September 16, 2019 | 63° F

Rutgers career services shares its resources for student internships

Photo by Mica Finehart |

 One of the opportunities offered by University Career Services is the Internship and Co-op Program, which is an online pass/fail internship course students can take for academic credit during the fall, spring and summer sessions. 

Members of Rutgers University Career Services (UCS) hope to help students on their career paths with the Rutgers Internship and Co-op Program (RICP), emphasizing internships as a good first step.

Director of Career Exploration and Experiential Education Sue Pye said those at UCS define internships as “professional level experience suited to a student.” Internships are supposed to be a mentorship that focuses students’ time on learning in areas that are related to their interests and majors.

Vice Chancellor for Undergraduate Academic Affairs Dr. Ben Sifuentes-Jáuregui said that internships have moved past shadowing a master employer. 

“Students are no longer gophers,” Sifuentes-Jáuregui said. “We want employers to be like teachers.”

Pye said that part of her and her colleagues’ jobs are recruiting employers that pay students. Some employers, like those under a non-profit organization, do not pay interns because their institutions are volunteer-based. 

She went on to say how beneficial it is to have at least one internship during college, but it is better to have multiple. 

Pye also said that there are many opportunities on campus for students to get involved with internships. Sifuentes-Jáuregui added that there are all kinds of additional advising and support from those students who do work with the University.

Director of Research Programs in STEM at Douglass Residential College (DRC) Nicole Wodzinski spoke about her specific program relating to paid summer research for students. 

Introduction to Scientific Research started in the 1990s with approximately 12 students in the program, Wodzinski said. She works on the program, which is tailored to people with no experience in the research field from start to finish, with the goal of recruiting first-year students in the fall.

She said that its aim is to help undergraduate women students with summer research. “There are 72 students in the class now, and 48 have applied for the summer,” Wodzinski said. “The rest of the students in the course either have a heavy academic workload or a paid STEM-centered internship.” 

She also said that in regard to the $3,000 stipends for individuals in the summer program, 77 were available.

Yet Rutgers’ co-op program is described more of a special agenda for students who show promise with certain employers who prefer a co-op setting, Pye said. She used Johnson & Johnson as an example. Through the co-op program, students will still work full-time while studying as a full-time student.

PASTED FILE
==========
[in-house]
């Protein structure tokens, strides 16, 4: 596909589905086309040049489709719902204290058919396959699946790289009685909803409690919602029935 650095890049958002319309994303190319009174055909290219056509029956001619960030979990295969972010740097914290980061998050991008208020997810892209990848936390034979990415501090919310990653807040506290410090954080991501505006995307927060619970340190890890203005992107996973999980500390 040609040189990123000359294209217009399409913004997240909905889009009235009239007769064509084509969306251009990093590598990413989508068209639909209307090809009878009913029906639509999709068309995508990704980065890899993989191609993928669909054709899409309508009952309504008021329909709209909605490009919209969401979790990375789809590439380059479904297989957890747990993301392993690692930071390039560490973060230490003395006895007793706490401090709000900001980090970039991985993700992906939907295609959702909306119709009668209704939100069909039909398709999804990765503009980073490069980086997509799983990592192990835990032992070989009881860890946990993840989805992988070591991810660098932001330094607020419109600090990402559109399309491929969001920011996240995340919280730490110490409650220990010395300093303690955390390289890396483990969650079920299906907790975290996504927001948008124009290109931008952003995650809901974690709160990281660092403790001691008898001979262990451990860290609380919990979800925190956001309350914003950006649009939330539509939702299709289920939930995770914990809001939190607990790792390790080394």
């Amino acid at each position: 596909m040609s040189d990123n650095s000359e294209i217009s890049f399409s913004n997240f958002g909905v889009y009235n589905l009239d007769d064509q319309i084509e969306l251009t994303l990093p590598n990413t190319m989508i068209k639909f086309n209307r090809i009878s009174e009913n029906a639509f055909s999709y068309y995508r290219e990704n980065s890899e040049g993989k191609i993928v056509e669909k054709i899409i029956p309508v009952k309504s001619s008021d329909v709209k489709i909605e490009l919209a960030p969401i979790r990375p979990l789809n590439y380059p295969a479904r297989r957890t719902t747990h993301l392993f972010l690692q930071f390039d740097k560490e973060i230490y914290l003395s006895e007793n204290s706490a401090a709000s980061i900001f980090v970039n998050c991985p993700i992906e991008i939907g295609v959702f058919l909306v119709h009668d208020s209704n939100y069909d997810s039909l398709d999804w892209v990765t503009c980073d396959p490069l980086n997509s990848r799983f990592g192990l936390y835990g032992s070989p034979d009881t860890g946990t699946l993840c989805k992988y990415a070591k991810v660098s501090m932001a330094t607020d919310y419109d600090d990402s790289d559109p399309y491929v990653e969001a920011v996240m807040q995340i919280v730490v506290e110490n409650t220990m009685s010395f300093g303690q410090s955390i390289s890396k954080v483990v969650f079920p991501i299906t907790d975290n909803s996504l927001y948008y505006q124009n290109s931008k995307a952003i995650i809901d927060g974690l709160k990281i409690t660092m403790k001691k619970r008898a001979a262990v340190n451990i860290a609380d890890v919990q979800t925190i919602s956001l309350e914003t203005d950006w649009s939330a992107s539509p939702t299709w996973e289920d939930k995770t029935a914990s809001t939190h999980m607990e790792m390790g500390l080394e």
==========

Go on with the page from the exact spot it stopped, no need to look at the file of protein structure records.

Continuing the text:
Pye said that it is very demanding, and only a handful of students participate in it each year. UCS always encourages students to take internship courses, but the co-op course is a special case scenario.

Senior Director of University Career Services William Jones pointed out that securing a job after graduation has transformed in some small ways over the years. 

“Experience has become the new entry-level requirement,” Jones said.

Rutgers’ Handshake, an online career management platform, funnels paid internship opportunities to students. Jones said that since the launch of Handshake more than a year ago, 13,663 internships were posted by employers. Of that overarching number, 82% — 11,186 — of the internships were paid.

Another dataset that UCS uses to calculate its program progress is reports from each graduating class. Jones provided statistics from the Class of 2017 since 2018’s report was not yet available.

Of the Class of 2017, 51.8% reported having an internship or co-op while they were undergraduates, and 51.2% of those students reported that they had two or more internships. Of students with internships, 60.9% said that they were paid experiences, Jones said.

Jones touched on one major project, called the Bright Futures Internship Scholarship Fund, which will launch in the summer of 2020. It will be used to offer financial assistance to a maximum of 100 students who are participating in unpaid or low-paying internships.

“The funding will come from financial reserves that UCS has saved from employer revenue over the last five years in preparation for this opportunity,” Jones said. The goals of the fund involve getting more undergraduate students to participate in internships, and to help those students have more meaningful experiences with those internships.

Elizabeth Kilpatrick

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